Saturday, November 29, 2008

How Much Sugar Do You Consume?

I am on a new kick.

It stemmed from a long conversation that I had with my dad, an accomplished scientist, researcher and skeptic. We were discussing sugar's relationship to diabetes, obesity and heart disease. I was eager to discuss the evidence that points to sugar being to blame--but that most medical doctors still don't demonize sugar like I want them to. On top of that, it seems like the bulk of the studies that have been done have not concluded that sugar is the culprit. There are variables in every study that keep sugar from being the one and only culprit.

The main problem with pointing the finger at sugar, is that there are a lot of foods/drinks out there that act just like sugar in our bodies by turning into glucose. Also, in my researching and reading and talking with people like my dad, it seems more likely that the amount of sugar in our diets is what's to blame, not the sugar itself, necessarily.

In the early 1900's people had tiny amounts of sugar in their diets. I forget the exact statistic, but it is shocking how little we consumed then in comparison to what the average American consumes now, which is between 150-175 pounds each, per year. It seems like small amounts of unhealthy consumption won't add up to very much disease, but like anything, if there is a large amount of something unhealthy going into our bodies daily, it is bound to be linked to disease.

In my conversation with my dad on Thanksgiving, I thought about what it means that the average person is consuming so much sugar. What that says to me is that we are probably consuming too much of everything. People who regularly eat a larger meal portion than their body requires (that's most of us!) are probably not just overeating sugar, but everything else, as well. And, being that there are hundreds of foods out there that act like sugar in our bodies (because they are carbohydrates), this amounts to stress on our bodies that were not meant to intake the portions we take in. The physical stress of this has to be played out somehow. I believe it is mostly played out in the form of disease, or dis-ease. Malcontent. Obesity. Addiction.

To conclude, I think sugar is horrible. Because it contains nothing our body requires (we get plenty of natural sugars in our diet--think fruits, vegetables, etc.) I think it is awful that it is sold at grocery stores as food. (The only thing food about sugar is where it originates from, sugar cane or sugar beet.) The only argument used in favor of sugar being consumed is that it provides energy. But the energy we get from sugar pales in comparison to all of the negative side effects of sugar. Also, it is a false energy being that in a short amount of time the sugar high turns into a sugar low. It ends up sapping our energy, using our bodies' reserves of nutrients just to help digest it!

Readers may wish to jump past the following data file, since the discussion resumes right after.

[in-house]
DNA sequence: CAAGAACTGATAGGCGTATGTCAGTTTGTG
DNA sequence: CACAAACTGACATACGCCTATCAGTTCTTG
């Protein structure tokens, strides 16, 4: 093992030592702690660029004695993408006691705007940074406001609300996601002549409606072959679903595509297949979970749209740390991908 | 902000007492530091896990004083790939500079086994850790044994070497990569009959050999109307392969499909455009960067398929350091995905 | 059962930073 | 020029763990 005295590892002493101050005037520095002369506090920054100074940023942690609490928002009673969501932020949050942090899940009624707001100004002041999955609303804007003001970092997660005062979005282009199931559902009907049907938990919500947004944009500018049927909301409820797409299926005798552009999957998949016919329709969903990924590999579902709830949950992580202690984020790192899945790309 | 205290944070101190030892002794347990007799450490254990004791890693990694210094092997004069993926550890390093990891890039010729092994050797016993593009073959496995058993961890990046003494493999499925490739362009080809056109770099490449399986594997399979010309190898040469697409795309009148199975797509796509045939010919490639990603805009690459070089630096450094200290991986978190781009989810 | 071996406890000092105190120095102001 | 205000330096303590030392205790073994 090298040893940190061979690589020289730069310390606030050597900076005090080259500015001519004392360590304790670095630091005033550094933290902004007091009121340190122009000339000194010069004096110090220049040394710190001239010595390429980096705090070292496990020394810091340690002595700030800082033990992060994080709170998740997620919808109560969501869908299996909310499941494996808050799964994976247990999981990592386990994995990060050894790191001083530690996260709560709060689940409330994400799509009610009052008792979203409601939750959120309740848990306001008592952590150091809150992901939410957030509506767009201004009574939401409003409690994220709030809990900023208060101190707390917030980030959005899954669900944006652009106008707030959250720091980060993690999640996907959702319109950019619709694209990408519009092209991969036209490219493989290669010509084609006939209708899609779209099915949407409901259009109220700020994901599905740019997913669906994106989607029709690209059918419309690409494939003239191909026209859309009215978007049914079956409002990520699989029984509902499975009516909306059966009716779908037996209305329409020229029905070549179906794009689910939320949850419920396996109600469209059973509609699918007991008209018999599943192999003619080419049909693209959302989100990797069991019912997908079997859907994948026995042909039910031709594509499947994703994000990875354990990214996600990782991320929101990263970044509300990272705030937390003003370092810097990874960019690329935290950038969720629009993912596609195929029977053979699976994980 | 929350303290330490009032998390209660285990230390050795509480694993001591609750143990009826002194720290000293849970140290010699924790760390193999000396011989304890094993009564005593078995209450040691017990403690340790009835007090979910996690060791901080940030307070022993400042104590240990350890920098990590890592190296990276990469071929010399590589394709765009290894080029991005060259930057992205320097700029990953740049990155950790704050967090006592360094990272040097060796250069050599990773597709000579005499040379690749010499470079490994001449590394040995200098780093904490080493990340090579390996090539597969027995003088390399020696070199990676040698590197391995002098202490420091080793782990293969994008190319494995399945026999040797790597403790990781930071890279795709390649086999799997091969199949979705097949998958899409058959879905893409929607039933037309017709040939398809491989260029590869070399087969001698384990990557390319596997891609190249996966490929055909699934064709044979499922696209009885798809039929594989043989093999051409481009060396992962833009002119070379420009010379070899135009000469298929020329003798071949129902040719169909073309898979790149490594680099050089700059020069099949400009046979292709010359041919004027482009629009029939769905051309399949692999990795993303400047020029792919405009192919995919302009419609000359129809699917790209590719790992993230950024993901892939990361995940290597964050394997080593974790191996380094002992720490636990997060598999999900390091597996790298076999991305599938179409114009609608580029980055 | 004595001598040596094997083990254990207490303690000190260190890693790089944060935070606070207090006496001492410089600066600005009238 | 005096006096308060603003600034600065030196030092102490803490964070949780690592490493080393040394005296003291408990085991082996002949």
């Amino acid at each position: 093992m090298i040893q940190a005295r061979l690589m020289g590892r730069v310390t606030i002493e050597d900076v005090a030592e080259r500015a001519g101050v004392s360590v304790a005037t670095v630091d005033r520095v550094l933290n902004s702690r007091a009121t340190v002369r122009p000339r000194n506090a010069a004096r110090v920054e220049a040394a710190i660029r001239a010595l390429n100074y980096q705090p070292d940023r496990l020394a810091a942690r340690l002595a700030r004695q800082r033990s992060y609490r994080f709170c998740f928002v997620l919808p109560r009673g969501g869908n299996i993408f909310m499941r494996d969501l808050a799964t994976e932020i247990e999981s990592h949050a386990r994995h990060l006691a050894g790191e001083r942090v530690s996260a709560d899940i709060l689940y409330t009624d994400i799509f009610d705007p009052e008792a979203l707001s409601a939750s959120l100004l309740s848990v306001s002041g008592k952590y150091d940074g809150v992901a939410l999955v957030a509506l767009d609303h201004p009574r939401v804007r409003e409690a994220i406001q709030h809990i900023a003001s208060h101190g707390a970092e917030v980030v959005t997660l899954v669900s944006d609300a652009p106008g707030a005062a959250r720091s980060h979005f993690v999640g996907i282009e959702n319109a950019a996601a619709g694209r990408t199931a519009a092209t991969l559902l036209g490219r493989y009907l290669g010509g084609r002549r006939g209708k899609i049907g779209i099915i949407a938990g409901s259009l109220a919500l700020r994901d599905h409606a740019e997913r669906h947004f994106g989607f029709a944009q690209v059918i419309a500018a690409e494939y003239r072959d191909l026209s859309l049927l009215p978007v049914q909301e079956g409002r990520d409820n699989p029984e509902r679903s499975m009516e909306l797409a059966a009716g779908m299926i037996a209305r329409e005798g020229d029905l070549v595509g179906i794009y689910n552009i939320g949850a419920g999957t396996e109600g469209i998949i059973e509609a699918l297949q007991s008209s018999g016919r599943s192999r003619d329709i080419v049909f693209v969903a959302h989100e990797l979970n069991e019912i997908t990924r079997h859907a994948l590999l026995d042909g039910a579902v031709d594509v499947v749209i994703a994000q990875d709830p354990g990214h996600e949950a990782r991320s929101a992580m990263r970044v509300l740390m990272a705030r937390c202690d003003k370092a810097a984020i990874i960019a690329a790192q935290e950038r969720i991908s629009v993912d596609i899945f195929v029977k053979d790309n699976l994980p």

Stay tuned for my story about what happened to me on Thanksgiving. It's true and it will make you furious!

(I will not be providing any references in this post tonight, as I am just sharing my own summation of what I believe about sugar at this point.)


~~gail~~aka: mooselovingmamabear said...

Thanks for all the information...I really need a reminder now and then...(mostly now...)

princess rose said...

Hi Nicole,

Oooh keeping me more in suspense! I think it would be great to communicate via your blog. And yes you have my permission to post some of our "conversations". =)

I wanted to share a little story... one of my coworkers has gestational diabetes and I gave her one of my chocolate cupcakes and she ate it and didn't feel sick from it. Normally she takes her blood sugar level after eating such things, but decided not to this time. I was very happy that she was able to indulge in one of my naturally sweetened desserts!

My Year Without said...

I am curious, did you give your co-worker a cupcake from the chocolate cake recipe you shared with me? I ask because I've heard that even refined flours are big no-no's, but perhaps that is for people with a different type of diabetes.

That is so wonderful that everything went great--especially her being able to enjoy a sweet dessert! How super sweet of you.

My Year Without said...

Oh, and I almost forgot to tell you what I found out about "rice dextrin", an ingredient in Rice Dream ice cream. I was looking at the ingredients list on the back of a package of "Nana's" cookies, and noticed that rice dextrin was listed as an ingredient, but right after it said, "a natural and unmodified starch". I am also having a hard time finding out exactly what that means. It looks like I will have a couple phone calls to make this week!